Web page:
Dexamethasone-induced suppression of apoptosis in human neutrophils requires continuous stimulation of new protein synthesis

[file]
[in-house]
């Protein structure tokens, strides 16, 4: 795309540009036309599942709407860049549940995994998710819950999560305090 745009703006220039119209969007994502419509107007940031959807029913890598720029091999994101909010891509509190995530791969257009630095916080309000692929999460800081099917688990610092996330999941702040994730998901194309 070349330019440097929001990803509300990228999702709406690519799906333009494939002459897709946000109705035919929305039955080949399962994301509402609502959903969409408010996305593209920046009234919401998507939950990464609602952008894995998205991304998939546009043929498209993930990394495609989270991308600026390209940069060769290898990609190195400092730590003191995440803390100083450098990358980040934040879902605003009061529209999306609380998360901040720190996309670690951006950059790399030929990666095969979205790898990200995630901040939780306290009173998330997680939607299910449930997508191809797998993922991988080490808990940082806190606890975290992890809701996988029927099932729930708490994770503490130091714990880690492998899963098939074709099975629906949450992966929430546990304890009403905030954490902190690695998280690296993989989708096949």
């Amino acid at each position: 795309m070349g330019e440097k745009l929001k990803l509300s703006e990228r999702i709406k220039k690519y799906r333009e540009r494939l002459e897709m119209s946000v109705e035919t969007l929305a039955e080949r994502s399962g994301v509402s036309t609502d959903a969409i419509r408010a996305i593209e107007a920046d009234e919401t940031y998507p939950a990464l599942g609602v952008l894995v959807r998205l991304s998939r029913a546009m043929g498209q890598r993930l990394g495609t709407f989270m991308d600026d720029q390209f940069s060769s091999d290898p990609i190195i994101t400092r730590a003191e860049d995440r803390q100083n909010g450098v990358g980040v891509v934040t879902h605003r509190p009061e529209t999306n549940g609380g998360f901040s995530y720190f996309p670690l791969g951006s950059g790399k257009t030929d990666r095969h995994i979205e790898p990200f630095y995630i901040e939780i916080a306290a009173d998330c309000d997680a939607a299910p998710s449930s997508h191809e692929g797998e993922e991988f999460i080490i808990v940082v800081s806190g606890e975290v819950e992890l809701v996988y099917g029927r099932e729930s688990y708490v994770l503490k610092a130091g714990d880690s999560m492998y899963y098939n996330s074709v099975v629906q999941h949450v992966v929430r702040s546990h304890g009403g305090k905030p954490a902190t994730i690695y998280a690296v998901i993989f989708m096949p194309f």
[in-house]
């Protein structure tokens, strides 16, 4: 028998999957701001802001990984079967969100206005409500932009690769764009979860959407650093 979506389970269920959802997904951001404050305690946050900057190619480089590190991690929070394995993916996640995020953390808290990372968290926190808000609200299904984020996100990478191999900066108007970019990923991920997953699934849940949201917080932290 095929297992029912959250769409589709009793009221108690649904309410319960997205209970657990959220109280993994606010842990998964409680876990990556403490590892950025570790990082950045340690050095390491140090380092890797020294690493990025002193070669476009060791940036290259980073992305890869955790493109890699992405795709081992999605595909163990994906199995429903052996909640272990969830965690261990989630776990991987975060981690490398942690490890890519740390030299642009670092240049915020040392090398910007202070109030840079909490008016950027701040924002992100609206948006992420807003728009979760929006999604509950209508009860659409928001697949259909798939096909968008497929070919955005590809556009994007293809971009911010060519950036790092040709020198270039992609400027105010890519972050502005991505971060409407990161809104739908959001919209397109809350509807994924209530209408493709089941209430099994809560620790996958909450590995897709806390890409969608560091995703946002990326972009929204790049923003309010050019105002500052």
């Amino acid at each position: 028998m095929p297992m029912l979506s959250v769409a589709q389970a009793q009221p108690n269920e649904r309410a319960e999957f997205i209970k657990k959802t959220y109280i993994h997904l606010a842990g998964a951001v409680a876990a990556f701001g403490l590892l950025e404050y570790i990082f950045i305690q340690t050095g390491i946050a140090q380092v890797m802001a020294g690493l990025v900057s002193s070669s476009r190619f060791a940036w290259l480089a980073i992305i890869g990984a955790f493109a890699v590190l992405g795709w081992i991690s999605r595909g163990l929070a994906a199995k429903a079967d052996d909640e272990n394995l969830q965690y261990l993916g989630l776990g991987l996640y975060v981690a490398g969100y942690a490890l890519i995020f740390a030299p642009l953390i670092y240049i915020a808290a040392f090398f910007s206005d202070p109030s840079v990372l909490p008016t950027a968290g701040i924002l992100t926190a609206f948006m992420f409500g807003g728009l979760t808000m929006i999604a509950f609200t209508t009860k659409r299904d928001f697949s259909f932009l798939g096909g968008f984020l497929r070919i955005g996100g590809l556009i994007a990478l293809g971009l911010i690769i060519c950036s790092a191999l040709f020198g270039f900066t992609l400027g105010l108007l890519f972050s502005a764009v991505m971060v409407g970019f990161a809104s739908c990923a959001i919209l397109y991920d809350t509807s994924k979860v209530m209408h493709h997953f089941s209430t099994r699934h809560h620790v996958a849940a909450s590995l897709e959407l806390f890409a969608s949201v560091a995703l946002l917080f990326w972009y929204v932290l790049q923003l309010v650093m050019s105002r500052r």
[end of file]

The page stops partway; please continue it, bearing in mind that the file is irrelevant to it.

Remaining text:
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We examined the mechanisms of corticosteroid inhibition of cell death by apoptosis in human neutrophils. Suppression of apoptosis by dexamethasone was abolished by co-treatment with the protein synthesis inhibitor cycloheximide. At doses of 1 microg/mL cycloheximide did not reduce basal survival of neutrophils but effectively inhibited dexamethasone-induced increases in 24-h survival (24.4 +/- 8.7 vs. 49.6 +/- 10%, P < 0.01). Similar results were obtained with actinomycin D, an inhibitor of mRNA synthesis. The factor(s) responsible for mediating increased survival following dexamethasone treatment is not active extracellularly because dexamethasone-treated neutrophil-conditioned medium (CM) had no effect on the survival of naive neutrophils when the direct effects of dexamethasone were neutralized with the steroid antagonist RU-486. In contrast, LPS-treated neutrophil CM significantly increased neutrophil survival even after addition of polymyxin b. The survival effect of dexamethasone required the continuous presence of the agonist because addition of RU-486 caused prompt development of apoptosis in dexamethasone-treated cells. When naive and dexamethasone-treated cells were examined by mRNA differential display, a limited number of cDNA bands were consistently and reproducibly detected that were increased in intensity, indicating up-regulation by dexamethasone. Thus, corticosteroid regulation of neutrophil apoptosis is a specific effect that depends on continuous stimulation of synthesis of a (protein) survival factor.
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